Borodin: Prince Igor, excerpts (CD review)

Also, In the Steppes of Central Asia; Symphony No. 2. Ole Schmidt, Royal Philharmonic Orchestra. Royal Philharmonic Masterworks/Sheridan Square/Allegro RPM 28180.

If you don't already own the basic Borodin works on this disc, and if you don't wish to invest in an older, classic recording from conductors like Beecham, Solti, Martinon, or Ashkenazy, this relatively new digital production from Ole Schmidt and the Royal Philharmonic Orchestra should fill the bill nicely. It includes three of the composer's most-popular works--excerpts from Prince Igor, In the Steppes of Central Asia, and the Symphony No. 2--in first-rate sound.

Aleksandr Borodin (1833-1887) never finished his opera Prince Igor, and his friends Nicolai Rimsky-Korsakov and Alexander Glazunov completed it for him after his death. Although opera companies don't perform the complete opera very much anymore, most orchestras do play certain excerpts from it often, like the three segments presented here. Maestro Schmidt offers up the Overture in a smooth and comfortable interpretation rather than a particularly passionate or stimulating one. Still, it makes a good curtain-raiser. Then come the Polovtsian Dances, here in a purely orchestral arrangement rather than with chorus. Oddly, Schmidt turns up the heat a notch more than he did in the Overture. Finally, we get the Polovtsian March, which Schmidt handles in an appropriately jubilant spirit, even if it's a little foursquare in its execution.

In the Steppes of Central Asia (1880) is a brief, atmospheric tone poem. The composer described it as depicting a caravan in the desert, escorted by Russian soldiers. It is Schmidt's most-successful realization in the program, delicately evocative yet grandly eloquent.

The album concludes with the Symphony No. 2 in B-minor (1877), which Borodin wrote while also working on Prince Igor, so you'll find reflections of both works in each other. It's not a long symphony, but it is exotic and colorful, starting with a large-scale Beethovian flourish and moving quickly into Rimsky-Korsakov territory with its main theme. After that, we get the second-movement Scherzo, which Schmidt plays a bit more slowly than, say, Martinon, and not drumming up as much excitement or lyricism as I have heard before in the music. The conductor is best in the Andante, which sounds quite lovely in its dark, almost forbidding way. Closing things out, there's the Finale-Allegro, which both Schmidt and the sound engineers handle with great joy and enthusiasm. Nevertheless, there seems to me a certain reticence on Schmidt's part to engage the music fully. Perhaps it was his age at the time he conducted it; perhaps not. In any case, his performance is well worth hearing.

The sound, copyrighted in 2007 by Royal Philharmonic Masterworks and Sheridan Square Entertainment and released in 2011 by Allegro Corporation, is big and warm, with a wide dynamic range and reasonably good impact. The back cover claims that RPM made it as a "20 bit digital recording, edited and mastered via 32 bit digital sound processing," rendering the results in high definition. Hype aside, the sonics do sound quite natural, if a tad short on ultimate transparency. However, there is a fine sense of left-to-right imaging, orchestral depth, and sparkle at the high end, making the music all the more fun to listen to.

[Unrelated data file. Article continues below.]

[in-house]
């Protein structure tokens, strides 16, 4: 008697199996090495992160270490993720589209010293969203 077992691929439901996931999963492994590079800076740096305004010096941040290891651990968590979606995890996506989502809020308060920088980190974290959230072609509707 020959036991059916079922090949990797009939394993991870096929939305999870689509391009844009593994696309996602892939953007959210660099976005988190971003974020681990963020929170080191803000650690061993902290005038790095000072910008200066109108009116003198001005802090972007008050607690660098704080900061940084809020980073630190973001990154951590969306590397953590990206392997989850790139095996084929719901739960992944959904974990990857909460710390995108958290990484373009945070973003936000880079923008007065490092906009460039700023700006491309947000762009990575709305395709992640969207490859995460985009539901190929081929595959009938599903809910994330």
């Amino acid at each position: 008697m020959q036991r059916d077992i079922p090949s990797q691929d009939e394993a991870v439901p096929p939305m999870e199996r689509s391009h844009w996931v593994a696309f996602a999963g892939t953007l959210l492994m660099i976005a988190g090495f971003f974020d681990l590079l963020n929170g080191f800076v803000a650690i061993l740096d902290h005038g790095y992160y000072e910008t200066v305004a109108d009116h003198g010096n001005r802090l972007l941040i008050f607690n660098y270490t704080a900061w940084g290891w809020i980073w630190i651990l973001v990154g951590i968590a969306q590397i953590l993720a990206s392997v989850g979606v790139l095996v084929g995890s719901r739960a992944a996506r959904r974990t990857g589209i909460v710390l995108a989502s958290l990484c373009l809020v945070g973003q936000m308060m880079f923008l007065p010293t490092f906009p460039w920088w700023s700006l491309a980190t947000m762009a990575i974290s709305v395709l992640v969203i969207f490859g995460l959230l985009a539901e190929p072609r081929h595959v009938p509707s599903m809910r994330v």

JJP

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John J. Puccio

John J. Puccio

About the Author

Understand, I'm just an everyday guy reacting to something I love. And I've been doing it for a very long time, my appreciation for classical music starting with the musical excerpts on The Big John and Sparkie radio show in the early Fifties and the purchase of my first recording, The 101 Strings Play the Classics, around 1956. In the late Sixties I began teaching high school English and Film Studies as well as becoming interested in hi-fi, my audio ambitions graduating me from a pair of AR-3 speakers to the Fulton J's recommended by The Stereophile's J. Gordon Holt. In the early Seventies, I began writing for a number of audio magazines, including Audio Excellence, Audio Forum, The Boston Audio Society Speaker, The American Record Guide, and from 1976 until 2008, The $ensible Sound, for which I served as Classical Music Editor.

Today, I'm retired from teaching and use a pair of bi-amped VMPS RM40s loudspeakers for my listening. In addition to writing the Classical Candor blog, I served as the Movie Review Editor for the Web site Movie Metropolis (formerly DVDTown) from 1997-2013. Music and movies. Life couldn't be better.

Mission Statement

It is the goal of Classical Candor to promote the enjoyment of classical music. Other forms of music come and go--minuets, waltzes, ragtime, blues, jazz, bebop, country-western, rock-'n'-roll, heavy metal, rap, and the rest--but classical music has been around for hundreds of years and will continue to be around for hundreds more. It's no accident that every major city in the world has one or more symphony orchestras.

When I was young, I heard it said that only intellectuals could appreciate classical music, that it required dedicated concentration to appreciate. Nonsense. I'm no intellectual, and I've always loved classical music. Anyone who's ever seen and enjoyed Disney's Fantasia or a Looney Tunes cartoon playing Rossini's William Tell Overture or Liszt's Hungarian Rhapsody No. 2 can attest to the power and joy of classical music, and that's just about everybody.

So, if Classical Candor can expand one's awareness of classical music and bring more joy to one's life, more power to it. It's done its job.

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Readers with polite, courteous, helpful letters may send them to pucciojj@gmail.com.

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"Their Master's Voice" by Michael Sowa

"Their Master's Voice" by Michael Sowa